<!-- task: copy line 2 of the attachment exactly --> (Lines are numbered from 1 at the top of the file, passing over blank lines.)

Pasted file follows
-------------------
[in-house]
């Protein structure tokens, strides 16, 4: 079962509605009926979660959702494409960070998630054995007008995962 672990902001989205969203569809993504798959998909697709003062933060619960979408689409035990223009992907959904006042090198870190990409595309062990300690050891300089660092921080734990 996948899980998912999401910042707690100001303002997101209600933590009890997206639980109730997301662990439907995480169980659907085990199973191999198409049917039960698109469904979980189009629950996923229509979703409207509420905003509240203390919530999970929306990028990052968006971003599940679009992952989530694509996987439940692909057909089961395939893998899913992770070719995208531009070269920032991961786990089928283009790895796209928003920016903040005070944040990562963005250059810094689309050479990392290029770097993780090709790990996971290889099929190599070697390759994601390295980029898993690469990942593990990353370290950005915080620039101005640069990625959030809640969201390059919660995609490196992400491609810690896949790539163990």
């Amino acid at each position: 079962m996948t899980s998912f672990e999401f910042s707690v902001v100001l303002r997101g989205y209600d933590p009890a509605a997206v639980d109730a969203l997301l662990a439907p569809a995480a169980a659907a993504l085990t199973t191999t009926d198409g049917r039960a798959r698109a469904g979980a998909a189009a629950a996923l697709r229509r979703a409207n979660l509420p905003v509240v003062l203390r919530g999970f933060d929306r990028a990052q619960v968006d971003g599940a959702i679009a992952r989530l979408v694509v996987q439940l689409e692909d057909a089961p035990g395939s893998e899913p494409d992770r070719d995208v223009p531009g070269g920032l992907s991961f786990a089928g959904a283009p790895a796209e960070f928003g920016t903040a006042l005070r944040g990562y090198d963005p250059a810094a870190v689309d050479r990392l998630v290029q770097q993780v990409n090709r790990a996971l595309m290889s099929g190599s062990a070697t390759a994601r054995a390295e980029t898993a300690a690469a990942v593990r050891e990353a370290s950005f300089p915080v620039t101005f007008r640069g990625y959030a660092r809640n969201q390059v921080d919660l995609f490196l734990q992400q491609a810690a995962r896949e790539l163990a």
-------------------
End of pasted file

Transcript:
């Protein structure tokens, strides 16, 4: 079962509605009926979660959702494409960070998630054995007008995962 672990902001989205969203569809993504798959998909697709003062933060619960979408689409035990223009992907959904006042090198870190990409595309062990300690050891300089660092921080734990 996948899980998912999401910042707690100001303002997101209600933590009890997206639980109730997301662990439907995480169980659907085990199973191999198409049917039960698109469904979980189009629950996923229509979703409207509420905003509240203390919530999970929306990028990052968006971003599940679009992952989530694509996987439940692909057909089961395939893998899913992770070719995208531009070269920032991961786990089928283009790895796209928003920016903040005070944040990562963005250059810094689309050479990392290029770097993780090709790990996971290889099929190599070697390759994601390295980029898993690469990942593990990353370290950005915080620039101005640069990625959030809640969201390059919660995609490196992400491609810690896949790539163990």